Jeans have a dirty reputation when it comes to labor and the environment, and it’s not entirely unearned.
To make a pair of real jeans (not jeggings or other fake denim) traditionally, the denim cotton fabric needs to be dipped up to eight times in a giant vat of indigo. Much of the time, this indigo arrives at factories in powder form, exposing factory workers to dangerous amounts of aniline as they inhale it. In factories with older technology, jeans are put in belly washers, which can waste up to 1,500 liters of water per pair of jeans. If the wastewater isn’t properly treated before getting dumped in the local waterway, as in the denim manufacturing area in China called Xintang, it can lead to dangerous levels of lead, copper, cadmium, and water with such a high pH it’s equivalent to ammonia.
If jeans are distressed or bleached, that process can also be toxic and dangerous for workers. Sandblasting can lead to silicosis and lung cancer. Bleaching and fading jeans using hypochlorite and potassium permanganate creates toxic fumes. Even hand-distressing jeans using power tools can create dust containing all the dyes and chemicals applied to the jeans.
But the good news is that the denim industry is one of the most innovative segments of the fashion industry, and it is possible to get a pair of jeans that are incredibly sustainable and untainted by the above issues.
Real cotton denim. To find high-quality jeans, look for a pair that are made predominantly with cotton, with no more than a little bit of synthetic for stretch if you need it. Real denim is close to 100% cotton fabric that is blue on the front (where the indigo-dyed warp yarns show) and white on the back (where the undyed weft yarns show). This real denim is dyed using non-toxic synthetic indigo (which is chemically identical to natural indigo) or sulfur black, which is considered a dye of little concern to human health. Avoid non-denim pants that look like jeans but are made of synthetic fabrics, which can be dyed with toxic or reactive dyes. They also don’t last as long as real denim, falling apart instead of breaking in.
Traceable cotton. Brands should know where their cotton is coming from (what’s called traceable cotton) whether it’s from the U.S., from smallholder farmers in India, or from big farms in Australia. You want cotton that is sprayed with few to no pesticides, and farms that use natural instead of synthetic fertilizers.
Famously sustainable factories. Sustainable brands like to brag about the suppliers they source from and the technology they use. You’ll hear the name of the mills Candiani in Italy, Saitex in Vietnam, or Denim Expert in Bangladesh. In these facilities, there are front-loading washers from Tonello or Jeanologia, which can cut water use by 70 to 80%. When you add in other efficient technologies and water recycling, a pair of jeans can be made with just 11 liters of water, and a reputable mill will carefully treat this water to make it completely clean before releasing it. There are lasers, robots, and enzymatic processes that can safely and quickly distress and fade jeans. There is foam dyeing technology, and dying technology that uses electricity to impregnate the yarns—both of these technologies avoid using powder indigo and use a fraction of the water that traditional dye boxes use.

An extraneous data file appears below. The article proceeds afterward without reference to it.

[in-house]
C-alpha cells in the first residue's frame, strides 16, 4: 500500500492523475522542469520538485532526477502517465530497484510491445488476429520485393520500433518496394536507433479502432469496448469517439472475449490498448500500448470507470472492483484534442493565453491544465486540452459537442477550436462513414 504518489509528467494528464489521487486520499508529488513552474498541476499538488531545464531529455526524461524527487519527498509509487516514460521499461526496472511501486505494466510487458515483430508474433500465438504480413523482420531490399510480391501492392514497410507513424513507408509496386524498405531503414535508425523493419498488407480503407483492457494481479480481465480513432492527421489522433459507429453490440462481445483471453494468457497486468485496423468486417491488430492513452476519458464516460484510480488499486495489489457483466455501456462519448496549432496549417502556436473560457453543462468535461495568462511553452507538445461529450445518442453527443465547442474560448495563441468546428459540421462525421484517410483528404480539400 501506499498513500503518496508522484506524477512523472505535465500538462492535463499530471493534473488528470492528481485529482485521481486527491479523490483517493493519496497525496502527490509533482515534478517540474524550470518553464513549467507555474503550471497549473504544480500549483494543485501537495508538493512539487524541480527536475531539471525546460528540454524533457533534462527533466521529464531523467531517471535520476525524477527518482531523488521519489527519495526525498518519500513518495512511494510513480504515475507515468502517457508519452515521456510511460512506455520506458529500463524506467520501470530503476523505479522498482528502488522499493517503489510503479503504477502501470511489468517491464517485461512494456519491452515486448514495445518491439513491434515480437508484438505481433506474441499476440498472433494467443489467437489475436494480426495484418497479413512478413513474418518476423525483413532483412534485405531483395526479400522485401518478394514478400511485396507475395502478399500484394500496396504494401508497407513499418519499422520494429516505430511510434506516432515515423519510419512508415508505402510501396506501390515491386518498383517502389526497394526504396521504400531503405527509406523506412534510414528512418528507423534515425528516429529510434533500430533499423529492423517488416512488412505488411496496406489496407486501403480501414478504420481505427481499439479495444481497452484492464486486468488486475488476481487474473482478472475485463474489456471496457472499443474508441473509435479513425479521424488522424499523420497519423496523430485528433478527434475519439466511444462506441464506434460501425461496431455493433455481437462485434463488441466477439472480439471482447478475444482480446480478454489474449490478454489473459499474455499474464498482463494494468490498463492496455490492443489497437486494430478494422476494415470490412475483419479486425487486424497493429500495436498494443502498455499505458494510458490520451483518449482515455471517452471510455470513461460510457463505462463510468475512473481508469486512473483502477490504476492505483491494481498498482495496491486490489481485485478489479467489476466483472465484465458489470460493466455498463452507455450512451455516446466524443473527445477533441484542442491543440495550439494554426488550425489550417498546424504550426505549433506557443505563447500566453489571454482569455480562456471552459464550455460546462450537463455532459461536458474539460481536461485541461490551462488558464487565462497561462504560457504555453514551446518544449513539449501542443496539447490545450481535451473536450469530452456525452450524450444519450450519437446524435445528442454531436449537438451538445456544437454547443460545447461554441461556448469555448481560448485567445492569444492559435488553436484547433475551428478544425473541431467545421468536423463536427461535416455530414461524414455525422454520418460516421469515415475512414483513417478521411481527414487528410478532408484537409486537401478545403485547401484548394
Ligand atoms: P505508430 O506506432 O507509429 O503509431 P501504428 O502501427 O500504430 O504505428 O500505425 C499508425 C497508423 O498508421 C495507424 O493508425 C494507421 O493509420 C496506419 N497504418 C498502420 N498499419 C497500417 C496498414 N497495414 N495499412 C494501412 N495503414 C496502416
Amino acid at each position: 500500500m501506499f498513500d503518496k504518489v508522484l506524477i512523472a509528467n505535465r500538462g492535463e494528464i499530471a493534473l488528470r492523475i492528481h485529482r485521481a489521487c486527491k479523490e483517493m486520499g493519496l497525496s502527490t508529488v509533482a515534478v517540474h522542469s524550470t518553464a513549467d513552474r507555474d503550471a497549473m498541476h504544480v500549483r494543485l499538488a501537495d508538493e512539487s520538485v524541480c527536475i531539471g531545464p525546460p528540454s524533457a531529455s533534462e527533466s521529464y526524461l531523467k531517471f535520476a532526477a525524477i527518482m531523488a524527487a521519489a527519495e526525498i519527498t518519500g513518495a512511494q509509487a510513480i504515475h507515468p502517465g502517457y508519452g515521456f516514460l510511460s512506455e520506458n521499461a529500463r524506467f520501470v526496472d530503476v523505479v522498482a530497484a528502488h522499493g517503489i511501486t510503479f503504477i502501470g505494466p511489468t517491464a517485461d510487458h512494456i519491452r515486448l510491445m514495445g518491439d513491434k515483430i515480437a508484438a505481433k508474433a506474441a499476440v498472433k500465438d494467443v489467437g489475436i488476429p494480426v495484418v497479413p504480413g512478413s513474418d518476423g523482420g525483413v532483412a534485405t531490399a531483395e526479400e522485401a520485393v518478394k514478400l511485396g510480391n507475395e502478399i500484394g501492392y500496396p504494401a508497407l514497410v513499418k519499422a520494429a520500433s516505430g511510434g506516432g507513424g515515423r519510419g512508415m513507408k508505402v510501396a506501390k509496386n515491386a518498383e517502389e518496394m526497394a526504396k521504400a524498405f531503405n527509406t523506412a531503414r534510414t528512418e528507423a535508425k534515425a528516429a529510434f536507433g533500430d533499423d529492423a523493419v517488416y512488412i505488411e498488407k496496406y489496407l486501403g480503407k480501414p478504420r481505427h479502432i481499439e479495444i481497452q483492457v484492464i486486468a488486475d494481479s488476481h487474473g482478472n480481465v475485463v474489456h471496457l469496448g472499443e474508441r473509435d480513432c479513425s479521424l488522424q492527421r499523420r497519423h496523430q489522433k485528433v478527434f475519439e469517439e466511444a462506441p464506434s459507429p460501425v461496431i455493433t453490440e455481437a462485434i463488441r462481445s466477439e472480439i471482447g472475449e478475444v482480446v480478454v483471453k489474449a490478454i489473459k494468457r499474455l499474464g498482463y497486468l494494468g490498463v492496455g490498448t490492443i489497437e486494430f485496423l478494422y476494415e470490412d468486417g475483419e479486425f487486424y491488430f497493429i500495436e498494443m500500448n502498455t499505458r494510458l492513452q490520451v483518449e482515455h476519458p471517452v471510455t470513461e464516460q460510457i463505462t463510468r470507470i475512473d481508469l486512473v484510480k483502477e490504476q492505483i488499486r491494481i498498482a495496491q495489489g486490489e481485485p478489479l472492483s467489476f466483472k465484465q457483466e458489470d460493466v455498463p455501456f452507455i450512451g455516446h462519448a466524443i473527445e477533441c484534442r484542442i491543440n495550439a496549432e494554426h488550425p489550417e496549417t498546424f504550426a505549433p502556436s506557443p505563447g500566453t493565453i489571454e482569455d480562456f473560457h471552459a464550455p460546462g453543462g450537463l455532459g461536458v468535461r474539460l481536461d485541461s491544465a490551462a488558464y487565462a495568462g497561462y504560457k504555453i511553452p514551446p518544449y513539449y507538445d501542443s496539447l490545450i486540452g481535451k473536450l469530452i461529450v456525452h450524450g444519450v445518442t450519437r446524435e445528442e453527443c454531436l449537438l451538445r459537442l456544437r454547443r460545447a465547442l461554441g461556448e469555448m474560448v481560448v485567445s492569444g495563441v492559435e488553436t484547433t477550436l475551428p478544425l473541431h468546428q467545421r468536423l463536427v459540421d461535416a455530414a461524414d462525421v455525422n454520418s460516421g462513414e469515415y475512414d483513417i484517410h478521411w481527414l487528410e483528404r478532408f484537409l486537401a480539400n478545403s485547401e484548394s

Ethically made. Denim isn’t just about sustainability, though. It’s about those who put in a hard day’s work to make them. Look for certifications like Fair Trade, a nonprofit 501(c)3 organization that ensures the payment of fair and stable minimum prices for cotton to ensure health, housing, education, and decent living wages for the supplier/farmer. We also recommend keeping an eye out for Fair Wear Foundation, an international non-profit organization that works with brands, factories, trade unions, governments, and non-governmental organizations to focus on and improve workplace conditions. Also, avoid jeans that are made in Asia from cotton without provenance—there’s a good chance the denim was made with forced Uighur labor in China.
Low maintenance. Part of the beauty of denim is that you can have a direct impact on how sustainable they are. According to Levi’s 2015 lifecycle analysis, 23% of the water use and 37% of the climate impact of a pair of jeans throughout its lifetime is caused by consumers washing and drying their jeans. But jeans don’t need to be washed after every wear. (Unlike synthetic fashion!) Hang them by the belt loop when you take them off for a few hours before you fold them up and put them away. You can go for as long as your jeans are stain-free—we promise they won’t get gross, science says so. Once they are dirty, wash them in cool water and hang them to dry, especially if they have any stretch.
Sustainable packaging. And last but not least, make sure that your jeans show up in parcels that aren’t doomed to the landfill. Buy from brands that use packaging that contains recyclable or biodegradable materials, like recycled cardboard or Forest Stewardship Council (FSC)-certified paper.
If you’re on the hunt for a new pair of jeans, here are our favorite sustainable and ethical jeans: here
Original article: here